T's Space

What To Consider When Buying A Spotting Scope

Spotting Scope Terminology:

Straight Straight eyepiece design

The straight eyepiece position works well when viewing downward from an elevated platform, such as a deck, patio, hillside, anytime you’re above the subject be viewed. Many novice users also favor the more natural line of sight afforded by the straight eyepiece – especially when trying to follow wildlife on the move.

Angled eyepiece design

If you tend to share your scope with others, you’ll find the angled eyepiece position of the Nomad spotting scope readily accommodates folks of many different heights with less adjusting of the tripod. The angled eyepiece position also works well for watching birds high in the treetops, scanning higher elevations for wildlife, or gazing up at the moon.

What do the Numbers mean

What the numbers mean. Spotting Scopes are normally identified by two numbers. The first numbers are the magnification (20-60X) for a variable power scope and the second number is the diameter of the objective lens in millimeters (mm). For example, 20-60X60 means the Spotting Scope magnifies objects 20-60 times and the objective lens is 60 mm in diameter.

What is Eye Relief?

Eye Relief is the distance, expressed in millimeters, from the ocular (eyepiece) lens to the point where the eye is positioned to view the entire image. Eye relief is affected by magnification, the number of lens elements, and field of view. Spotting Scopes designed with long eye relief are usually preferred by those who wear eyeglasses. Most Spotting Scopes provide 8-13 mm of eye relief. Spotting Scopes with “long eye relief” provide from 14-20 mm (or more) eye relief.

What is Field of View (FOV)

Field of View describes the size of the area that can be seen through the Spotting Scope and expressed as the number of feet per 1000 yards of distance, the higher the magnification the narrower the field of view. A wider field of view is often preferred by hunters who want to scan large areas for game or for viewing sporting events.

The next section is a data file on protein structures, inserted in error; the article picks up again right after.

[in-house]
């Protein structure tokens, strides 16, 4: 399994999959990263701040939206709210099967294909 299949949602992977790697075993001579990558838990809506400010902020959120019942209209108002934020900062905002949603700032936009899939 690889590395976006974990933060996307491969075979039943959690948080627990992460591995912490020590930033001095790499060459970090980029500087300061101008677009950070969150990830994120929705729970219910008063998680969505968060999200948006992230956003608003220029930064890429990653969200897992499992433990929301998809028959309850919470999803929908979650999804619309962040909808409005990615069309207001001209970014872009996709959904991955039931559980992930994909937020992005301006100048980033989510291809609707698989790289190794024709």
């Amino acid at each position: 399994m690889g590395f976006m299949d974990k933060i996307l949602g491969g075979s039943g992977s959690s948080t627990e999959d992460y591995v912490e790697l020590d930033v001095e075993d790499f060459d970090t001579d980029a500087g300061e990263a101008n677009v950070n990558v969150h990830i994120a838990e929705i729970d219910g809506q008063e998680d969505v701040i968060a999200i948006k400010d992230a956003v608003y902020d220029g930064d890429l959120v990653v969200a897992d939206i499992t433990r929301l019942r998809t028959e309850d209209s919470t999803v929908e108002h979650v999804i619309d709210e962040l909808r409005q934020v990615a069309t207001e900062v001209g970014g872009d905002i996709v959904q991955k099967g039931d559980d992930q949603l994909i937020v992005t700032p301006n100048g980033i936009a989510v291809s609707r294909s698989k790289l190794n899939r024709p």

What does Resolution mean?

Resolution describes how sharp or clear an object appears when viewed. Resolution is primarily determined by the objective lens diameter. The larger the diameter of the objective lens, the better the resolution. However, lens coatings, lens alignment, quality of glass, and quality of prisms also affect how sharp a viewed image will be.

What are Prisms?

Porros prisms are used in Spotting Scope. The Porro prisms used in spotting scopes are larger than used in binoculars and have different quality glass used in the prisms.

What are Optic Coatings?

Optics are coated to prevent glass surfaces from reflecting light and losing it. The very best optics are “Fully Multi-Coated” which means multiple coatings are layered fully onto all glass surfaces. “Fully coated” means all “air to glass” surfaces have been coated with at least one layer of coating. “Coated” means some surfaces have been coated.

What does Exit Eye Pupil Describe?

A measurement of how much light is usable by a spotting scope. Generally, the larger the exit pupil, the brighter the image will appear, particularly in dim light. Exit pupil is determined by dividing the diameter of the objective lens by the magnification. For example, a 20-60x60mm Spotting Scope has an exit pupil of 3-1 mm. For general use in bright light, an exit pupil of 2.5 mm is sufficient and 4 mm and higher generally allow better viewing in dim light. Lens coatings and the human eye also affect how well a binocular performs in dim light.

Objective Lens Diameter

Objective Lens Diameter is important because many of the performance characteristics of a Spotting Scope are determined by the diameter of this lens. The function of the objective lens is to collect light and direct it to the prisms or eye pieces. The larger the diameter, the more light will reach your eye thus providing a brighter and sharper image. However, the larger the diameter, the heavier and bulkier the Spotting Scope will be. You will find there are many different combinations of magnification and objective lens diameters to meet specific applications.



Source by Shawn Young

Tagged: , , ,

Got something to say? Click here to reply

Leave a Reply